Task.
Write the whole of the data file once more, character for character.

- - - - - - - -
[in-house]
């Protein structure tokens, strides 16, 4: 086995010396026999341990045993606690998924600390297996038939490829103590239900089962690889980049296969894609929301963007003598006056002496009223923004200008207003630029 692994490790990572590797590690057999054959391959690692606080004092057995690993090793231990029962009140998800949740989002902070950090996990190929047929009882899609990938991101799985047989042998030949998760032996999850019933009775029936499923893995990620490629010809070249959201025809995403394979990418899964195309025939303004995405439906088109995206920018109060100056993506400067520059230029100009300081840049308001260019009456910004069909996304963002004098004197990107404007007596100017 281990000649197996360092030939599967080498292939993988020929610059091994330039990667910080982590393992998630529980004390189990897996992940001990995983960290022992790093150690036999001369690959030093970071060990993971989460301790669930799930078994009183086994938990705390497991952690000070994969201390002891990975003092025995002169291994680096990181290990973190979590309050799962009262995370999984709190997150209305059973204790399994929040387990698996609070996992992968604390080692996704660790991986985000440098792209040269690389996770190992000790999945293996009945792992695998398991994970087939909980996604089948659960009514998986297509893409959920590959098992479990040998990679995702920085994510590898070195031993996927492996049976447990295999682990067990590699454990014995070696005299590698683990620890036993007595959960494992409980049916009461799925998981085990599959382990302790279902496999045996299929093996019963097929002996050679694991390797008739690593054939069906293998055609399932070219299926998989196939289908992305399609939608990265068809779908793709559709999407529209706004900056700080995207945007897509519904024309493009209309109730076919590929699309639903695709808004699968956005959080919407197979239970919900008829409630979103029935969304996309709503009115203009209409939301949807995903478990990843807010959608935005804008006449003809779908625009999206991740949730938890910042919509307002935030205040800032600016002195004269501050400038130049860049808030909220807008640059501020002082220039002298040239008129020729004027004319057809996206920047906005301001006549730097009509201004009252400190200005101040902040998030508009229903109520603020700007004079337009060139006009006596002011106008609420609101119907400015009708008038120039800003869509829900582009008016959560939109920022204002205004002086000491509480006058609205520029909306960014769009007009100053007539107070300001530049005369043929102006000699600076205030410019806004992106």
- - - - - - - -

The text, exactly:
[in-house]
């Protein structure tokens, strides 16, 4: 086995010396026999341990045993606690998924600390297996038939490829103590239900089962690889980049296969894609929301963007003598006056002496009223923004200008207003630029 692994490790990572590797590690057999054959391959690692606080004092057995690993090793231990029962009140998800949740989002902070950090996990190929047929009882899609990938991101799985047989042998030949998760032996999850019933009775029936499923893995990620490629010809070249959201025809995403394979990418899964195309025939303004995405439906088109995206920018109060100056993506400067520059230029100009300081840049308001260019009456910004069909996304963002004098004197990107404007007596100017 281990000649197996360092030939599967080498292939993988020929610059091994330039990667910080982590393992998630529980004390189990897996992940001990995983960290022992790093150690036999001369690959030093970071060990993971989460301790669930799930078994009183086994938990705390497991952690000070994969201390002891990975003092025995002169291994680096990181290990973190979590309050799962009262995370999984709190997150209305059973204790399994929040387990698996609070996992992968604390080692996704660790991986985000440098792209040269690389996770190992000790999945293996009945792992695998398991994970087939909980996604089948659960009514998986297509893409959920590959098992479990040998990679995702920085994510590898070195031993996927492996049976447990295999682990067990590699454990014995070696005299590698683990620890036993007595959960494992409980049916009461799925998981085990599959382990302790279902496999045996299929093996019963097929002996050679694991390797008739690593054939069906293998055609399932070219299926998989196939289908992305399609939608990265068809779908793709559709999407529209706004900056700080995207945007897509519904024309493009209309109730076919590929699309639903695709808004699968956005959080919407197979239970919900008829409630979103029935969304996309709503009115203009209409939301949807995903478990990843807010959608935005804008006449003809779908625009999206991740949730938890910042919509307002935030205040800032600016002195004269501050400038130049860049808030909220807008640059501020002082220039002298040239008129020729004027004319057809996206920047906005301001006549730097009509201004009252400190200005101040902040998030508009229903109520603020700007004079337009060139006009006596002011106008609420609101119907400015009708008038120039800003869509829900582009008016959560939109920022204002205004002086000491509480006058609205520029909306960014769009007009100053007539107070300001530049005369043929102006000699600076205030410019806004992106």